NEW YORK — A new study published in the July 19 online edition of BMJ found that heart disease patients that opt out of taking low-dose aspirin daily put themselves at a higher risk for heart attack.
According to data pooled from the U.K.'s Health Improvement Network database, among the more than 39,500 patients ages 50 to 84 years who discontinued their low-dose aspirin (75 to 300 mg/day) regimen during the average follow-up of three years, researchers recorded 876 heart attacks and 346 deaths from coronary heart disease. Compared with low-dose aspirin patients, those who recently had stopped taking aspirin had a significantly increased risk of nonfatal heart attack or death from coronary heart disease.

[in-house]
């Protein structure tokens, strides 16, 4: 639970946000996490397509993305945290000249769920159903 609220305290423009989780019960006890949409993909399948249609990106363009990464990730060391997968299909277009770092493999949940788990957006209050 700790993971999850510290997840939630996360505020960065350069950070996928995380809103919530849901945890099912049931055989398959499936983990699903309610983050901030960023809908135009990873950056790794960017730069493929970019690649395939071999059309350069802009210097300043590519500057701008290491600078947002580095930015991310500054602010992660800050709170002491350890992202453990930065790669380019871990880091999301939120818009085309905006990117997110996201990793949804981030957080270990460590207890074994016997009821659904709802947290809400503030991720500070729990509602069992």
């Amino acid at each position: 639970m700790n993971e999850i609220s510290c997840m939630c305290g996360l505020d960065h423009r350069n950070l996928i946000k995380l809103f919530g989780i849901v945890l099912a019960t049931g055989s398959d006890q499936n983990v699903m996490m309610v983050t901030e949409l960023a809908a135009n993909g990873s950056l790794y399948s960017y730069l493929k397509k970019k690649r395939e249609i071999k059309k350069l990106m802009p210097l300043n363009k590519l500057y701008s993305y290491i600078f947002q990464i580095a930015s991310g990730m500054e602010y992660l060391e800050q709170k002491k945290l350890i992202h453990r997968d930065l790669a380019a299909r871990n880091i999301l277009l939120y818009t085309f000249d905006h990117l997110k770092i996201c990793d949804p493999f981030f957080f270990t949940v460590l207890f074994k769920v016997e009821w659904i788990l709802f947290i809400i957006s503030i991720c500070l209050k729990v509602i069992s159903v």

The researchers noted that nonadherence in patients was the most common reason for discontinuation of low-dose aspirin.
"The magnitude of this short term increase in risk after discontinuation is about the inverse of the benefit obtained with use of low dose aspirin treatment for secondary prevention," study authors concluded. "The implications of interrupting such treatment should be taken into account when managing the secondary prevention of cardiovascular events in primary care."